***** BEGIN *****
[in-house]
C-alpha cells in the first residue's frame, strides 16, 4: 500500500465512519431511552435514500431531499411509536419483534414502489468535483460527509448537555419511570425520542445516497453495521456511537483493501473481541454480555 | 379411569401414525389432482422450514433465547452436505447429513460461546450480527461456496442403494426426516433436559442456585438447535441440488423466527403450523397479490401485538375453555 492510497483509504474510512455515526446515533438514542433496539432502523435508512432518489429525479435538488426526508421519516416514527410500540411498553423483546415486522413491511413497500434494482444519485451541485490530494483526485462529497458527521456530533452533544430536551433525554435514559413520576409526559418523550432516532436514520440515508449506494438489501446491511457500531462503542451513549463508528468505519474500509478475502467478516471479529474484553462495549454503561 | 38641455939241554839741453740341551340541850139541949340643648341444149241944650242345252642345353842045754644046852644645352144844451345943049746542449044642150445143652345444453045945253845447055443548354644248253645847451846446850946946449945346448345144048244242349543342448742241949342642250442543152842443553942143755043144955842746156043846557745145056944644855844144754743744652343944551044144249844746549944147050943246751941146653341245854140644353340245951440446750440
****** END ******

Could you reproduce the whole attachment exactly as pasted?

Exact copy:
[in-house]
C-alpha cells in the first residue's frame, strides 16, 4: 500500500465512519431511552435514500431531499411509536419483534414502489468535483460527509448537555419511570425520542445516497453495521456511537483493501473481541454480555 | 379411569401414525389432482422450514433465547452436505447429513460461546450480527461456496442403494426426516433436559442456585438447535441440488423466527403450523397479490401485538375453555 492510497483509504474510512455515526446515533438514542433496539432502523435508512432518489429525479435538488426526508421519516416514527410500540411498553423483546415486522413491511413497500434494482444519485451541485490530494483526485462529497458527521456530533452533544430536551433525554435514559413520576409526559418523550432516532436514520440515508449506494438489501446491511457500531462503542451513549463508528468505519474500509478475502467478516471479529474484553462495549454503561 | 38641455939241554839741453740341551340541850139541949340643648341444149241944650242345252642345353842045754644046852644645352144844451345943049746542449044642150445143652345444453045945253845447055443548354644248253645847451846446850946946449945346448345144048244242349543342448742241949342642250442543152842443553942143755043144955842746156043846557745145056944644855844144754743744652343944551044144249844746549944147050943246751941146653341245854140644353340245951440446750440